Whether you have been married for 30 years or 3 years, divorce is never an easy process to deal with. While going through this hardship in your life, you will still need to inform yourself of the financial decisions that will need to be made regarding the assets you and your spouse have accumulated through your marriage. Retirement funds are one of the most valuable assets people own, which leads to them becoming an on-going issue during divorce proceedings. However, sorting out the division of retirement assets is still a complicated problem since they are subject to tax implications. At Konicek Law, PLLC, the legal services are tailored to your specific needs. Konicek Law offers representation for a broad spectrum of family lawyers for civil litigation to solve issues including divorce, modification of alimony and child support, determination of paternity, child support enforcement, department of revenue child support cases, domestic violence cases, enforcement and contempt actions, uncontested divorces, and prenuptial agreements.
If you’re going through a separation or divorce and your spouse has an employer-sponsored retirement plan such as 401k or pension plan, the other spouse is legally entitled to a portion of the balance unless you have a prenuptial agreement. Because of this, the question you might be asking yourself is if your spouse was the breadwinner, how do you protect your share of their retirement account? The best answer to this would be a Qualified Domestic Relations Order.
Qualified Domestic Relations Order (QDRO)
A Qualified Domestic Relations Order (commonly referred to as a QDRO). A QDRO is a court order, judgement, or decree related to child support, alimony, or property rights that can also instruct your significant other’s pension plan on how to pay your portion of the benefits. Furthermore, a QDRO gives you protection and guarantees that funds can’t be taken out or separated from your account without penalties.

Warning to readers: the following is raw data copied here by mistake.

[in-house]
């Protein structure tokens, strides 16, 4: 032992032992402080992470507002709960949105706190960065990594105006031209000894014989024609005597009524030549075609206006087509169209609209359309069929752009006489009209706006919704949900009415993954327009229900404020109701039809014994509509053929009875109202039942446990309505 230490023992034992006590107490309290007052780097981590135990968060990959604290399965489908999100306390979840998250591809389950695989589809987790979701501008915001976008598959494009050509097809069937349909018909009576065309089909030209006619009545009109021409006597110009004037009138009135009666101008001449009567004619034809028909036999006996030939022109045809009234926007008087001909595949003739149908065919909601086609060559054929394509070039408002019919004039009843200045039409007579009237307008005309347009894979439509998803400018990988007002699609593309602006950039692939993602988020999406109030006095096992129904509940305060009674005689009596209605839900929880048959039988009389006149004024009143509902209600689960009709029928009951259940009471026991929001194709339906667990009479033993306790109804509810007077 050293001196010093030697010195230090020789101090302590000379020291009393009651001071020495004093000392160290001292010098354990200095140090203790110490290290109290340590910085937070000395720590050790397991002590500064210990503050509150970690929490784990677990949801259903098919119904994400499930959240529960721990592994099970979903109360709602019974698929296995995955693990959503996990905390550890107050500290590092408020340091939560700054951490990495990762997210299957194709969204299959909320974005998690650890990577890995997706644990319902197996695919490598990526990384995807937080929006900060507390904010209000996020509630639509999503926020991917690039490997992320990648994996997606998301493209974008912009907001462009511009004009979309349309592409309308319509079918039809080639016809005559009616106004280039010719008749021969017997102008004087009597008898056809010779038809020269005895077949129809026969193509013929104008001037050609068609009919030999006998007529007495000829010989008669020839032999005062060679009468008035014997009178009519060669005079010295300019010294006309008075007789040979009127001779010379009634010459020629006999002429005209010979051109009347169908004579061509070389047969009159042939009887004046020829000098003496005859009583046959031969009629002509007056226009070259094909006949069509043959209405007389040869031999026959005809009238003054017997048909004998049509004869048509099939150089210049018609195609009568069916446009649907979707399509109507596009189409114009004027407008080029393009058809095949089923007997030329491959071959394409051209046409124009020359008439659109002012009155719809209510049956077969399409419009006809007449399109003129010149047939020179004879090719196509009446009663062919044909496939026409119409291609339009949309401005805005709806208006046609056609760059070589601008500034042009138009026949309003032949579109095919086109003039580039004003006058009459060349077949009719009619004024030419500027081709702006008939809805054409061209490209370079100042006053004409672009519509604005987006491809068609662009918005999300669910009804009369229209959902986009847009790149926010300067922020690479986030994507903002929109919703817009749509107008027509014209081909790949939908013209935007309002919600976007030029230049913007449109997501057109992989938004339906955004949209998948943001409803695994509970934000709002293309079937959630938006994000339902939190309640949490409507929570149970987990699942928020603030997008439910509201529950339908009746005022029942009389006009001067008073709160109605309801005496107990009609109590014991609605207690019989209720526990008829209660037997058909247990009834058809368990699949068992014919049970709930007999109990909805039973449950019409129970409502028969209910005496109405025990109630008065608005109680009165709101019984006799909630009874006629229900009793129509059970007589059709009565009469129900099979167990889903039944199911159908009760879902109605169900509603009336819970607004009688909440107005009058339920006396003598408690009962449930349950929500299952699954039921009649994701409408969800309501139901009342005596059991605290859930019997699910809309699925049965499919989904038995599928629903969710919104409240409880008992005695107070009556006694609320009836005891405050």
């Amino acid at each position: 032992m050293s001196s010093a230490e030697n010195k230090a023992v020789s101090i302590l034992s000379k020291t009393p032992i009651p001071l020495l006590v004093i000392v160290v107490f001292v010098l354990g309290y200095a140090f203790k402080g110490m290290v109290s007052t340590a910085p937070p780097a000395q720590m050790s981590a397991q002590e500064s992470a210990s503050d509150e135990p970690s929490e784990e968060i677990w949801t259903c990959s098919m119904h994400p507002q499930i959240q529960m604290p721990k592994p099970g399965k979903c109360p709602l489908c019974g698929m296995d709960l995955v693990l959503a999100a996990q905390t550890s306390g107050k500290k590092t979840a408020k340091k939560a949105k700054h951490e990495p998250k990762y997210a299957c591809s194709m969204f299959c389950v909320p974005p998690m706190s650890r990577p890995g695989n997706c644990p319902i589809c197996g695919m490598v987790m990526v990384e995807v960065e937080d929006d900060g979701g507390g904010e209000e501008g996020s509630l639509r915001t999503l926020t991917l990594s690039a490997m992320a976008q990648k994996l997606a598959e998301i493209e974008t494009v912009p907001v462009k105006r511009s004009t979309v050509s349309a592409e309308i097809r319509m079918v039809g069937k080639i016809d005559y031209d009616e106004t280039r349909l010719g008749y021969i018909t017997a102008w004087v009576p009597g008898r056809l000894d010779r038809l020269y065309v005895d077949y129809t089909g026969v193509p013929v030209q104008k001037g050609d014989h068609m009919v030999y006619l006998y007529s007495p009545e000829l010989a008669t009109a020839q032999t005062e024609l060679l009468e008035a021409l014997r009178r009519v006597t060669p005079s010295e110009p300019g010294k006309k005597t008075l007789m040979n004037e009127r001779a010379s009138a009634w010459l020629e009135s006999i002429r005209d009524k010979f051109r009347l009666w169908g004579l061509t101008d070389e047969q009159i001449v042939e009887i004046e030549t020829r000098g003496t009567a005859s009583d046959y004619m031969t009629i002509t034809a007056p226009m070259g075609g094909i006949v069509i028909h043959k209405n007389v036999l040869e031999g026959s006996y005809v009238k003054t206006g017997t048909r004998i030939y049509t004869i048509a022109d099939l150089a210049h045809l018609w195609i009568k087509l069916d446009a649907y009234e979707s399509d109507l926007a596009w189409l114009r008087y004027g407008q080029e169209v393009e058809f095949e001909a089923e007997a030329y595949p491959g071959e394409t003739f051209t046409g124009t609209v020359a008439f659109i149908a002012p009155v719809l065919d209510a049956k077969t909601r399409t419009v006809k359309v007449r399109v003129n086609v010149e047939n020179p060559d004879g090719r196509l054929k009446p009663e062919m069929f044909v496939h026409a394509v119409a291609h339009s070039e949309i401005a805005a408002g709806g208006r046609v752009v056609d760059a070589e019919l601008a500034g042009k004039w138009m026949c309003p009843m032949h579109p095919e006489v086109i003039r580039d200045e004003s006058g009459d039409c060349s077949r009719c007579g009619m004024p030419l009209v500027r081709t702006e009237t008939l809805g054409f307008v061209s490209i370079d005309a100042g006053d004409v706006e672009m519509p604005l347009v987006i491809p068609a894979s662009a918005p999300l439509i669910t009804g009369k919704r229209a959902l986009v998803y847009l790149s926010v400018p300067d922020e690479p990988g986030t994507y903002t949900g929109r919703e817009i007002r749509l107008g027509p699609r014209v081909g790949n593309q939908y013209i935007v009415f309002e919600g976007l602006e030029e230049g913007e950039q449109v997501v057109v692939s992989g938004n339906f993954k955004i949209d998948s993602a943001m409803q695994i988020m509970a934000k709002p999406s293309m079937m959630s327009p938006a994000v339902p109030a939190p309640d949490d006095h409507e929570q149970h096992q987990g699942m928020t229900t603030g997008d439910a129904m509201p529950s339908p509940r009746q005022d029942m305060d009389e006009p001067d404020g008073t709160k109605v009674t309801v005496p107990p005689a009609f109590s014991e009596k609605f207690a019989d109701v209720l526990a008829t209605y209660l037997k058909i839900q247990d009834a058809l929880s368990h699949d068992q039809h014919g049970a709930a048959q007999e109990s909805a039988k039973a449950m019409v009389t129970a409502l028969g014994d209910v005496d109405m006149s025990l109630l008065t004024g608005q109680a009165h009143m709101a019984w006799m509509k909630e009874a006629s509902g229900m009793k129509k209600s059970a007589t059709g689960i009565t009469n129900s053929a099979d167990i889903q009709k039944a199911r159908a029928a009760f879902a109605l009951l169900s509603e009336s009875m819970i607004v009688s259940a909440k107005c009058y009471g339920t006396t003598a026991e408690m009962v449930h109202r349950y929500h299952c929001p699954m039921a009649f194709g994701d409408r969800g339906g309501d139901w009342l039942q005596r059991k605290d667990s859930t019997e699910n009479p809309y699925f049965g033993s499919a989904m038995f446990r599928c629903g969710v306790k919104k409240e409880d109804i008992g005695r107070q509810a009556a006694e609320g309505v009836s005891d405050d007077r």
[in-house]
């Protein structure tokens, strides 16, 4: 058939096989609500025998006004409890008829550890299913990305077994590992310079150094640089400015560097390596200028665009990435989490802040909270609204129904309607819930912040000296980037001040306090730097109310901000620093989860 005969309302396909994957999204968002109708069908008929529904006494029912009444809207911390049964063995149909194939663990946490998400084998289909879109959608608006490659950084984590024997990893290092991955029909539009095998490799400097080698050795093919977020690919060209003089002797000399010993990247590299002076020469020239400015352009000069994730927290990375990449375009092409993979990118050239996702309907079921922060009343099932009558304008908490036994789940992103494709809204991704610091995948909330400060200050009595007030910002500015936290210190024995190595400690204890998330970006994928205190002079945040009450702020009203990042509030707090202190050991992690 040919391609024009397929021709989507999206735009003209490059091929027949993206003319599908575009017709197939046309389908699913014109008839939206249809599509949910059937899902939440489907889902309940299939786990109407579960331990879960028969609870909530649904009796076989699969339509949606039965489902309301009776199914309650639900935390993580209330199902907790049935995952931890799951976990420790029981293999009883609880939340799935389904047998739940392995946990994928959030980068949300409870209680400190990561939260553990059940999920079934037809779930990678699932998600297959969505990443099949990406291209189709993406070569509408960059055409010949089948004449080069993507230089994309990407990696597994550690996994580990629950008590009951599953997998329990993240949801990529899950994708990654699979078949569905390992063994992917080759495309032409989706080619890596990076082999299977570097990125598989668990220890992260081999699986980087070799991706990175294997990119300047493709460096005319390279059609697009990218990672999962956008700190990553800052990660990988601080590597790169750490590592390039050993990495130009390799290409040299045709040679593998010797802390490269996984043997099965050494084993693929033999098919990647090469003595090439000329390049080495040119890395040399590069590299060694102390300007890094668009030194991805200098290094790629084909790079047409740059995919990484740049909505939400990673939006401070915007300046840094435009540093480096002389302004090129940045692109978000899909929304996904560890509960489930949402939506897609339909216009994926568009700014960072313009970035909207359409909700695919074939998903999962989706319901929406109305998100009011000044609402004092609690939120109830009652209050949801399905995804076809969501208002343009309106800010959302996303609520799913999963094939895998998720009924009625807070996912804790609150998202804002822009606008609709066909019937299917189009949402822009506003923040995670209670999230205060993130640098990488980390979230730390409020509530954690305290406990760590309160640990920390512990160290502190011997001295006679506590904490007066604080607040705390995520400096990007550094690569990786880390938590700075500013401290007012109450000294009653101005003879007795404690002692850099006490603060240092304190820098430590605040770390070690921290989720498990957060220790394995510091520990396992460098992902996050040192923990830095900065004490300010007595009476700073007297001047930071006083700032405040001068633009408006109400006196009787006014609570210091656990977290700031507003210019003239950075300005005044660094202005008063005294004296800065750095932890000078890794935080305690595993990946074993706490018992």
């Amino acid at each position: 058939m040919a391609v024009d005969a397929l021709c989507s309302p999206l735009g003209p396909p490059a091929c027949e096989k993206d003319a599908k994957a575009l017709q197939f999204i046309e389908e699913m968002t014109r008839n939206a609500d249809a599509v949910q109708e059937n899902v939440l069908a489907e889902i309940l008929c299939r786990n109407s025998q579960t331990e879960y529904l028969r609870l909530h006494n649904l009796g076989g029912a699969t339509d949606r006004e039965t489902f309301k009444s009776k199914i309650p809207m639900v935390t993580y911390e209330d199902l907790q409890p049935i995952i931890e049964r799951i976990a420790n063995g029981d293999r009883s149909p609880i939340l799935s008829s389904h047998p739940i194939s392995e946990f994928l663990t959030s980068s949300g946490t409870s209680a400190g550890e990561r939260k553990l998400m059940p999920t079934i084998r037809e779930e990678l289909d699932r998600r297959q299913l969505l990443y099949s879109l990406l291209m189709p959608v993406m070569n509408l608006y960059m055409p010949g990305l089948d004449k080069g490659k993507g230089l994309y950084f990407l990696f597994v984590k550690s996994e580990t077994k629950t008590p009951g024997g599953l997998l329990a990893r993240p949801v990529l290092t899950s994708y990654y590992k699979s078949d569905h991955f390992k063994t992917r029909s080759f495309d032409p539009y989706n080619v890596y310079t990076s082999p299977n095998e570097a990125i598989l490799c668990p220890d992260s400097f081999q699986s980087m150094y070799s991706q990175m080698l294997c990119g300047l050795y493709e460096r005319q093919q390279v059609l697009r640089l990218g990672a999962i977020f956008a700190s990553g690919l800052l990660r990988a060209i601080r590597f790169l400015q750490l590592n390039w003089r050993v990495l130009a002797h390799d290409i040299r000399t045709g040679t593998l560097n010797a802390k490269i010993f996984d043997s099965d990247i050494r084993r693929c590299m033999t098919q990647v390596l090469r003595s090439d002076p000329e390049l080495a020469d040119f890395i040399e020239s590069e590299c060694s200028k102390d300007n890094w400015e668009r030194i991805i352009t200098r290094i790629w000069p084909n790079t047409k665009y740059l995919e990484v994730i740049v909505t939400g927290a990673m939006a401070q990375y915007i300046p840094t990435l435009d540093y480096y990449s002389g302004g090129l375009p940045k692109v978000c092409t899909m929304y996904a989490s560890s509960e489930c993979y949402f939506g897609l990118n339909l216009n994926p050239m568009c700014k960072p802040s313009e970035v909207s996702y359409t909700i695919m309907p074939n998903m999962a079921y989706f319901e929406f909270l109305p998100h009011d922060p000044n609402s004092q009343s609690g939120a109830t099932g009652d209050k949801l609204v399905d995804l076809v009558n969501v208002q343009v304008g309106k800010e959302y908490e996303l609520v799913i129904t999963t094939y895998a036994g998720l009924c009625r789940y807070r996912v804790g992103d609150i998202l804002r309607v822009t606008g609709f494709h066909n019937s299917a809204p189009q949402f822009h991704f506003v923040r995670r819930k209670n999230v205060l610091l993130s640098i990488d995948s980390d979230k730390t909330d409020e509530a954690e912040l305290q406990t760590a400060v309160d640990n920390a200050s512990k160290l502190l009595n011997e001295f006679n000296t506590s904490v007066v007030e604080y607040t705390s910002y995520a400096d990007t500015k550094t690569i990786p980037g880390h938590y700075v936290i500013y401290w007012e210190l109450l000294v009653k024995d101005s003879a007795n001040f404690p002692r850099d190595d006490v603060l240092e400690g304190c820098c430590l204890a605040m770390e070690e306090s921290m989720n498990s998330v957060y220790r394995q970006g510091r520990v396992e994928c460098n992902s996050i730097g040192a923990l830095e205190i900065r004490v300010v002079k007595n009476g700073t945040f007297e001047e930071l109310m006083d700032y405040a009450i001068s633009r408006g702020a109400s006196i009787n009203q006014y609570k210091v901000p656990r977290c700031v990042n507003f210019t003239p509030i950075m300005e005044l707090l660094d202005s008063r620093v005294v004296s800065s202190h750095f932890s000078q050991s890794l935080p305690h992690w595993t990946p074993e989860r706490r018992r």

On the contrary, never assume your rights to your retirement assets are covered due to the fact your divorce decree states you have rights to part of your spouse’s retirement funds. It’s important to note QDRO only applies to plans that are IRS tax-qualified and covered by the Employee Retirement Income Security Act. A QDRO doesn’t apply to military or government pensions, which are governed by other laws. Fortunately, you don’t need a QDRO to split up IRA and SEP assets.
Consulting an Attorney or Specialist
Domestic Relations Orders are not considered Qualified until it has been approved by a retirement plan administrator and the court. Retirement plans most of the time have standard QDRO forms that a lawyer will be able to use for drafting the document. Majority of the time, these are sufficient, but you should keep in mind when you use an attorney who is a specialist in QDROs that all of your rights are fully protected with the related issues that were brought up in the martial agreement.
However, if your attorney doesn’t have a lot of experience with QDROs then it will take them longer to do the research and paperwork, which could result in more legal fees for you. There’s also the possibility they will miss something important that can heavily impact your case when going through the whole process.
Another aspect of the QDRO process is the type of retirement plan you have. Contribution plan assets like 401ks are easier to calculate than benefit plans assets such as pensions. Benefit plan payments go off complex actuarial calculations and factors which include years of employment. If you or your spouse has this kind of retirement plan, your lawyer will probably need to hire an actuary to figure out your share of the assets.
It’s vital that your lawyer reads over your retirement plan’s description and other documents to ensure that the QDRO terms agree with the terms of the martial agreement.
The Bottom Line
Divorce can be extremely overwhelming due to the upfront attorney fees and emotional stress you have to endure. Educating yourself is the best thing you can do and will allow you to take the appropriate legal steps to protect your rights and retirement assets.